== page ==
Deer Park counseling center putting pieces back together after tornado rips through the area
By Brooke Taylor
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DEER PARK, Texas (KTRK) — The owners of a counseling center in Deer Park are trying to get back on their feet so they can get back to helping people in the community.
“It’s emotional to lose everything you have made your living with,” Janet Martinez said.
Their business, JCM Counseling, was in the direct path of an EF3 tornado that hit on Tuesday and was destroyed.
Janet Martinez and Clara Monroe, both licensed counselors, were with clients when they got an alert to their phones.
“We immediately went into the bathroom, and 15 to 20 seconds later, it all came apart,” Martinez said while choking back tears. “It was a secret place, we deal with a lot of traumatic issues, and it became a safe space.”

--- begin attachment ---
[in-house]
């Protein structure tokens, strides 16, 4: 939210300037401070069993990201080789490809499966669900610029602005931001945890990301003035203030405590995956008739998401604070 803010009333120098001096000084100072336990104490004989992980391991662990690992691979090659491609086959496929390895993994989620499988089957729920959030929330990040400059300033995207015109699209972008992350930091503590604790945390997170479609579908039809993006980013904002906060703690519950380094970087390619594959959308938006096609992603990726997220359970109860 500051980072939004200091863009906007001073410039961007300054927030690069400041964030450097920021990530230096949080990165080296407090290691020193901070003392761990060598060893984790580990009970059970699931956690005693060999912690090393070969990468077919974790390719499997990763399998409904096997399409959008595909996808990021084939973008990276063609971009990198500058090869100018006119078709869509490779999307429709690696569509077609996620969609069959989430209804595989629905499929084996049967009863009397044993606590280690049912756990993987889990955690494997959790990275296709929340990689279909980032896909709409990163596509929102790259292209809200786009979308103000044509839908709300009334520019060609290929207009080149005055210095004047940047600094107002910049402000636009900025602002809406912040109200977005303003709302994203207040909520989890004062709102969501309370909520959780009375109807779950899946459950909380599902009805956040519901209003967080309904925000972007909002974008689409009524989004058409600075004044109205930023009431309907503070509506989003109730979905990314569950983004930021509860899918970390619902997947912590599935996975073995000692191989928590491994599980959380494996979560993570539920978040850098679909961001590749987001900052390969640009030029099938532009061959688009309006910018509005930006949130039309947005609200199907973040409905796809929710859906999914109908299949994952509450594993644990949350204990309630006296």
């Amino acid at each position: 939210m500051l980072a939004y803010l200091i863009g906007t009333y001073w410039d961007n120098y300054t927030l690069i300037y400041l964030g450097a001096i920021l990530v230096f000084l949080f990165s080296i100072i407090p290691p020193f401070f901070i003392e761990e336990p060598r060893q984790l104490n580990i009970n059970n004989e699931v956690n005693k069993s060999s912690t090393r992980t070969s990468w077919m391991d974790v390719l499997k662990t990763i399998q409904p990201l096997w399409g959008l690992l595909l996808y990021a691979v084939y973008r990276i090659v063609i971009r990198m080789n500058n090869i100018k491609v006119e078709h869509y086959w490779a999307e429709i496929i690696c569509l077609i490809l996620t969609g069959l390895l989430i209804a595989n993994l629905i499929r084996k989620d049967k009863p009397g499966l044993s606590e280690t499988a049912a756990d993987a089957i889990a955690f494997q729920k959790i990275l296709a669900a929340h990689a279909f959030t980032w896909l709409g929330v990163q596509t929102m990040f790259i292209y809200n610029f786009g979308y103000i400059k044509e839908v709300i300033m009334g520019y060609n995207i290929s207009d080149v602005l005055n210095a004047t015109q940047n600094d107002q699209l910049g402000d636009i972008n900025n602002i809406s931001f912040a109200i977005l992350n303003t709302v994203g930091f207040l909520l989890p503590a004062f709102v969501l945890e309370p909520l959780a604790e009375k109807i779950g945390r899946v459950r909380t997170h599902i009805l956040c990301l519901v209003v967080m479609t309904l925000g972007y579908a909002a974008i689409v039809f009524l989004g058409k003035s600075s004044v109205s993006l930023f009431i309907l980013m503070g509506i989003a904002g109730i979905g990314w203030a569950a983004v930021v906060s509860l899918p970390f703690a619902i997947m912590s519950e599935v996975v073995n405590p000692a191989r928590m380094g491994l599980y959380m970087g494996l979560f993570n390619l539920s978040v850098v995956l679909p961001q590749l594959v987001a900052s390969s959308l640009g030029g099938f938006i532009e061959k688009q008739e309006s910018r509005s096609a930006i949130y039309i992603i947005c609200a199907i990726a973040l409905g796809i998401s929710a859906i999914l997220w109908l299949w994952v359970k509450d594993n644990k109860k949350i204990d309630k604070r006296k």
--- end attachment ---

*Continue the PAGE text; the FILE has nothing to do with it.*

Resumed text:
“My client was a teenager and I was like, I have a teenager with me.”
They were huddled in the bathroom, which they believed saved their lives. When they opened the door and looked outside, it was out of a movie.
“It reminds me of the movie The Day After Tomorrow,” Martinez said. “There is a scene where the janitor opens the door, and there’s nothing left. That’s exactly what happened when I opened the door, and there was nothing but the floor.”
While looking through piles of debris and rubble for their diplomas, it was a reminder of what they built and the many they have helped. It was essential to create a comfortable and safe environment.
“We wanted people to feel at home and be able to talk to us,” Martinez said. “Like you are sitting in our living room, and we have to refurnish four rooms all over again. We can do our work on camping chairs, but in order to make it the safe and cozy space it was, we have to buy everything all over again.”
They are now looking for new office space, and this time they will get insurance for their furniture.
They are hoping to be up and running soon for their clients.
As licensed counselors, they said the best thing for people suffering right now is to talk about it.
“Talk, the more you talk about a traumatic event with someone trustworthy,” Monroe said. “I have told my story so many times, and the more you tell it, it loses its power over you.”
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